This picture is as mysterious and strange as the very personality of Leonardo da Vinci – an extraordinary artist, sculptor, engineer and naturalist who wrote it.
The talented Italian managed to complete only a very small number of works, but nevertheless painted two paintings under the same name, almost identical, differing only in minor details.
The authorship of Leonardo da Vinci, however, is certain, because only he could so perfectly work out such details as the angel and the head of the Madonna. Continue reading
Contemplating the paintings of contemporary artists working in the genres of surrealism, cubism, pop art, conceptualism, postmodernism, and others, one can’t help but wonder whether realistic images are necessary or avoided in art.
On the one hand, the abundance of photographs and the creation of videos can completely compensate for the lack of natural forms in painting and architecture, but on the other hand, the hyperrealism that emerged in the seventies suggests that the need for a reliable image of objects in the surrounding reality is an important and integral component of modern life. Continue reading
Visual perception of the surrounding world is undoubtedly the most important thing in a person’s life, because more than eighty percent of the information a person perceives through visual receptors.
People recognize the world through images and, to a lesser extent, through sounds, touch, smell, and taste.
Since ancient times, people have tried to display the world around them, and the most frequently repeated and most interesting object of the image is the human body. Continue reading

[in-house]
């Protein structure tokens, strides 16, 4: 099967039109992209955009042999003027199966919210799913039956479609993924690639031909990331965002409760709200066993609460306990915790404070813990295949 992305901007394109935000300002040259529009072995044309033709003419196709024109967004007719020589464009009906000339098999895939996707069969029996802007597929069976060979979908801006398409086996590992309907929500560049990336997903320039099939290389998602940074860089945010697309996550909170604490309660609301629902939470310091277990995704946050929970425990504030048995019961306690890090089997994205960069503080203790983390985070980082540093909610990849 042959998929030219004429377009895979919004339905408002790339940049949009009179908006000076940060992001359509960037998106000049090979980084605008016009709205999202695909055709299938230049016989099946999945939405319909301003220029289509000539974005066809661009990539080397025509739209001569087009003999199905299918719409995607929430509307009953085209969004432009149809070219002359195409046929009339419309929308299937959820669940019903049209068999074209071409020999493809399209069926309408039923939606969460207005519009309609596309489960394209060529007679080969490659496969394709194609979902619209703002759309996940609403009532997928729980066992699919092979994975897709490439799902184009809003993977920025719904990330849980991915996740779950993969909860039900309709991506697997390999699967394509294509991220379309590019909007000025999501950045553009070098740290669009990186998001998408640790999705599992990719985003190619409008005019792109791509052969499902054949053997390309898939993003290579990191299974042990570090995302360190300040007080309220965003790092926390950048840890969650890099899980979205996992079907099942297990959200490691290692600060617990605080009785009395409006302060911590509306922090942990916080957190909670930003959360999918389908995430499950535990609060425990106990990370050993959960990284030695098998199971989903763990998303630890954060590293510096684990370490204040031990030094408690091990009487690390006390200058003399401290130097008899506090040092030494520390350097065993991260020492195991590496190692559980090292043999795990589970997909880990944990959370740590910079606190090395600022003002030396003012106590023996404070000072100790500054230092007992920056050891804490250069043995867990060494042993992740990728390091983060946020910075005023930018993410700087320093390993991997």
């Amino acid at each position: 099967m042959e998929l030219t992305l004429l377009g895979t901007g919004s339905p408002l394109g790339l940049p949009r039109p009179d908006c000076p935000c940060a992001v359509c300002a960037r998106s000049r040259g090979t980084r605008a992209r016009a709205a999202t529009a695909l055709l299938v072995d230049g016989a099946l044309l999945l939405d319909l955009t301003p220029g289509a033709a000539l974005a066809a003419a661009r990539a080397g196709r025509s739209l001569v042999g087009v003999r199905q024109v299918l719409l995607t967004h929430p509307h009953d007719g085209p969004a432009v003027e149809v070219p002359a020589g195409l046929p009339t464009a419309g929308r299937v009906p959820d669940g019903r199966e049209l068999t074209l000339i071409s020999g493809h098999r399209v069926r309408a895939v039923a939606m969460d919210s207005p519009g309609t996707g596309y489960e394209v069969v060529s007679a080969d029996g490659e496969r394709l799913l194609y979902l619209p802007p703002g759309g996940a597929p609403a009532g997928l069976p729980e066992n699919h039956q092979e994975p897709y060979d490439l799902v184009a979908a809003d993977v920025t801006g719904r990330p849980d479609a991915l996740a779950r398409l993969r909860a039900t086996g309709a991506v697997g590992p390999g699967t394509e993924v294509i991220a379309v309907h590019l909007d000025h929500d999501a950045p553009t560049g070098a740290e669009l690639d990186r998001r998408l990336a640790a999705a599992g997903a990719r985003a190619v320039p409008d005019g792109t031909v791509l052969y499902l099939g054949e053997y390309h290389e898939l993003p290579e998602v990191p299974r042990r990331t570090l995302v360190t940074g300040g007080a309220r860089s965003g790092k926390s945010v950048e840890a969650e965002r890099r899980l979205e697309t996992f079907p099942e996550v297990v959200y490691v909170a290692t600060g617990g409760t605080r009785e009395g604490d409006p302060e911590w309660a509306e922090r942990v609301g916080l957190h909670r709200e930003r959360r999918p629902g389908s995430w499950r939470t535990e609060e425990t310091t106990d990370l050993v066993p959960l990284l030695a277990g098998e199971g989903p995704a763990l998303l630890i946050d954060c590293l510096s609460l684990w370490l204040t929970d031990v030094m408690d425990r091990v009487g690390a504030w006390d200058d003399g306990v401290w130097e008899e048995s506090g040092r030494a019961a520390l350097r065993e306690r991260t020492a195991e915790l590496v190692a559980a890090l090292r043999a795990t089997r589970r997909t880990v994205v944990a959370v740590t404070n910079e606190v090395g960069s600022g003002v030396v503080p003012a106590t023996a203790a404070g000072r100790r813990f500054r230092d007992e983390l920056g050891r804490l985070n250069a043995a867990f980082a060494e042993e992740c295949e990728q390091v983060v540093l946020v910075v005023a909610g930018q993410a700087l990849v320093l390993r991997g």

The picture of the German artist Hans von Aachen “Allegory of Peace, Art and Abundance” is a vivid example of the complex, and sometimes contradictory, art of mannerism. Painters of that time were interested in ideas and themes of a mythological, religious, and allegorical nature.
Because scholastic ideas and ways of thinking come into contact with naive fantasies and begin their interpenetration into each other, giving rise to a special means of representation, when an abstract concept is transmitted using a real character.
Most often these are allegorical images of peace and war, love and hate, justice and discord, glory and shame portrayed as human beings. Continue reading
Find old books in the attic and sell them, or buy them at random and then sell them. It sounds like a market, but still as an option :))
The cost of antique books starts from about 5000, the average price is about 50,000, so for example, “Bulletin of fine arts” — 45000r, and of course rare books, the price of which can reach millions of rubles, for example, the book of the first printer Ivan Fedorov, which remains a unit, so “Moscow Apostle” will cost about 3 million rubles. Continue reading